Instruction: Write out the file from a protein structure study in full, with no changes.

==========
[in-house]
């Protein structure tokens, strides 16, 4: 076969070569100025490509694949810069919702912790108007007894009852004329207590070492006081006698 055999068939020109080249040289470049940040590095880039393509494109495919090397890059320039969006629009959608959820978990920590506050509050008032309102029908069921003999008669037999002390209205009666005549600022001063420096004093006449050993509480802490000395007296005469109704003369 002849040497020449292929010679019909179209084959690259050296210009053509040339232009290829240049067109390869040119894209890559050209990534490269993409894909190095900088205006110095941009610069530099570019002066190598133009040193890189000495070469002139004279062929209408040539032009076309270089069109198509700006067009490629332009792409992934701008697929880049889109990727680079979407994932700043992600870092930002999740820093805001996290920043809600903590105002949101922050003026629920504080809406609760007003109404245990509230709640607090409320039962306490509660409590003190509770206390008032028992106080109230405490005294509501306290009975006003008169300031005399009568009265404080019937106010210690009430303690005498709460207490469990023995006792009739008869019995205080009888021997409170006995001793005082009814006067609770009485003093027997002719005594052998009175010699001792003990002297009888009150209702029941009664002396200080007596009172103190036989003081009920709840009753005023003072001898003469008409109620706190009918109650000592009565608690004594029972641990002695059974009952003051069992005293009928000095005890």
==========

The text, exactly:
[in-house]
């Protein structure tokens, strides 16, 4: 076969070569100025490509694949810069919702912790108007007894009852004329207590070492006081006698 055999068939020109080249040289470049940040590095880039393509494109495919090397890059320039969006629009959608959820978990920590506050509050008032309102029908069921003999008669037999002390209205009666005549600022001063420096004093006449050993509480802490000395007296005469109704003369 002849040497020449292929010679019909179209084959690259050296210009053509040339232009290829240049067109390869040119894209890559050209990534490269993409894909190095900088205006110095941009610069530099570019002066190598133009040193890189000495070469002139004279062929209408040539032009076309270089069109198509700006067009490629332009792409992934701008697929880049889109990727680079979407994932700043992600870092930002999740820093805001996290920043809600903590105002949101922050003026629920504080809406609760007003109404245990509230709640607090409320039962306490509660409590003190509770206390008032028992106080109230405490005294509501306290009975006003008169300031005399009568009265404080019937106010210690009430303690005498709460207490469990023995006792009739008869019995205080009888021997409170006995001793005082009814006067609770009485003093027997002719005594052998009175010699001792003990002297009888009150209702029941009664002396200080007596009172103190036989003081009920709840009753005023003072001898003469008409109620706190009918109650000592009565608690004594029972641990002695059974009952003051069992005293009928000095005890």